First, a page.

Scams on dating sites uk
Another variant of the scam, dating back to circa 1830, appears very similar to what is passed via email today: "Sir, you will doubtlessly be astonished to be receiving a letter from a person unknown to you, who is about to ask a favour from you...", and goes on to talk of a casket containing 16,000 francs in gold and the diamonds of a late marchioness. It then asked what to do with profits from a .6 million investment, and ended with a telephone number.Other official-looking letters were sent from a writer who said he was a director of the state-owned Nigerian National Petroleum Corporation.The scam has been used with fax and traditional mail, and is now prevalent in online communications like emails.
In exchange for transferring the funds out of Nigeria, the recipient would keep 30% of the total.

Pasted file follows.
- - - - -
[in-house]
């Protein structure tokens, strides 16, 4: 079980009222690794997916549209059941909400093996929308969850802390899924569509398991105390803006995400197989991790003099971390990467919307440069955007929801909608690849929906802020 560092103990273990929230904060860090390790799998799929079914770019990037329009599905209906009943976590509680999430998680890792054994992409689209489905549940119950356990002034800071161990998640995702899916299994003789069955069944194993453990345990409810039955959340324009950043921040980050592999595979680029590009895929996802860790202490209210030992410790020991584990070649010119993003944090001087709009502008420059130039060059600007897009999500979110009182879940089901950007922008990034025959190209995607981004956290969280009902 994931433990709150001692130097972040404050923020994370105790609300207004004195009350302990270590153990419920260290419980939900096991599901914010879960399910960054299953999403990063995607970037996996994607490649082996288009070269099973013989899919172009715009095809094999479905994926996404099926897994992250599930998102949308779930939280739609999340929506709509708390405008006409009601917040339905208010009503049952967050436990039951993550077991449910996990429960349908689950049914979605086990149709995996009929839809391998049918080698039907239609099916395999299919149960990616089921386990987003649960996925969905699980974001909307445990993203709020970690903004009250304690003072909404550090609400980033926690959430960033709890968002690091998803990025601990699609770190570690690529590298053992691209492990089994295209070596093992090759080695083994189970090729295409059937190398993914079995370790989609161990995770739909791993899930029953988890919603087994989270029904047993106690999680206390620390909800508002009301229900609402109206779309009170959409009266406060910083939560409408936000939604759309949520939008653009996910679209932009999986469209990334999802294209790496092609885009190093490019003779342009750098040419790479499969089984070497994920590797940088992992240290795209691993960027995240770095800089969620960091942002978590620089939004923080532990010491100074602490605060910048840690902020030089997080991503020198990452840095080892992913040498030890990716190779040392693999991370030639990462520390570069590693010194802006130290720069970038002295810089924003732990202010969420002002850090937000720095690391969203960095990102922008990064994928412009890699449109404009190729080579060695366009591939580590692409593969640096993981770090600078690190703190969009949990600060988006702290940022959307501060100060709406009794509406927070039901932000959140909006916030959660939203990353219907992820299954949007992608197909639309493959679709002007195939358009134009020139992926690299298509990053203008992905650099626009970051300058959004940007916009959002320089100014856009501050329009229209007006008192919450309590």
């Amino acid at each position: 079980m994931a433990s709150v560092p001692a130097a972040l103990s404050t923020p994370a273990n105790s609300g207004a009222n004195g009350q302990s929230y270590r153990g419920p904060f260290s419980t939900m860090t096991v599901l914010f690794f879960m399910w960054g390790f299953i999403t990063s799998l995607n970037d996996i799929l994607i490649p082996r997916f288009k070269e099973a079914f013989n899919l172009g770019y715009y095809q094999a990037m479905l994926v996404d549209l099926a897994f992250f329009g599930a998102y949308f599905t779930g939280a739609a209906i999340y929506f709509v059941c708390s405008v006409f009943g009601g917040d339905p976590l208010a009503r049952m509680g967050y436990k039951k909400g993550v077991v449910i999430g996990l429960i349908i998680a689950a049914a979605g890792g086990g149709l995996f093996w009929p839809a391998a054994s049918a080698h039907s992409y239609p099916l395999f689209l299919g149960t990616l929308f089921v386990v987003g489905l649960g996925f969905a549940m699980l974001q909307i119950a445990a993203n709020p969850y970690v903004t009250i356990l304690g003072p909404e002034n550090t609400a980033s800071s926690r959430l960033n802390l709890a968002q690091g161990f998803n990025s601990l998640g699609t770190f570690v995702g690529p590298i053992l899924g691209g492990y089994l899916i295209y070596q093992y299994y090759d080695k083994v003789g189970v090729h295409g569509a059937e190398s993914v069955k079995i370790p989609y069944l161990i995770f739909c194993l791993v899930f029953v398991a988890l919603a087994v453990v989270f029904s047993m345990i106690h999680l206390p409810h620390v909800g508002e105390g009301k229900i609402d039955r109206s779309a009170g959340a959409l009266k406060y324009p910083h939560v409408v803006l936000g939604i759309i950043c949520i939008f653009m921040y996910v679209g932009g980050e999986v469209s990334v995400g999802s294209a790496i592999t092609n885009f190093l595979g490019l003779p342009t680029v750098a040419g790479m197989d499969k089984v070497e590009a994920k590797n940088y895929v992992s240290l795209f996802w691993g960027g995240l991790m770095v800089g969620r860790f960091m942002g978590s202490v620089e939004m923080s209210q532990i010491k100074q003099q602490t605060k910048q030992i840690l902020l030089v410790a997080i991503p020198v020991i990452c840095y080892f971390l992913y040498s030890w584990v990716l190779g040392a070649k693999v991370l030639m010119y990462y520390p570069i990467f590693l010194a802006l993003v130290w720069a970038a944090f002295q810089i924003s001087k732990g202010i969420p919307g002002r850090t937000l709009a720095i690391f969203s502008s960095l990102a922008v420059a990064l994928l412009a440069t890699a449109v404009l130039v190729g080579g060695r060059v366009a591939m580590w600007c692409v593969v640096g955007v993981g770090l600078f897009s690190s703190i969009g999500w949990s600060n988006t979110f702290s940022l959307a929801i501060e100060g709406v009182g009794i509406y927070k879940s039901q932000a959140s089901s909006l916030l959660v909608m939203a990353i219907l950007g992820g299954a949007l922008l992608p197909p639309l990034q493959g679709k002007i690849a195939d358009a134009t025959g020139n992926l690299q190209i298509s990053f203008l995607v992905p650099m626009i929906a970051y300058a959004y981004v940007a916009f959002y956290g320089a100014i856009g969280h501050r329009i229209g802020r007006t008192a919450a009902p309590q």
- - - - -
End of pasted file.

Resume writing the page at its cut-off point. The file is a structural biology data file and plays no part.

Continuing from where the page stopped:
Much of the time, however, the needed psychological pressure is self-applied; once the victims have provided money toward the payoff, they feel they have a vested interest in seeing the "deal" through.
Some victims even believe they can cheat the other party, and walk away with all the money instead of just the percentage they were promised.
The money could be in the form of gold bullion, gold dust, money in a bank account, blood diamonds, a series of checks or bank drafts, and so forth.
The sums involved are usually in the millions of dollars, and the investor is promised a large share, typically ten to forty percent, in return for assisting the fraudster to retrieve or expatriate the money.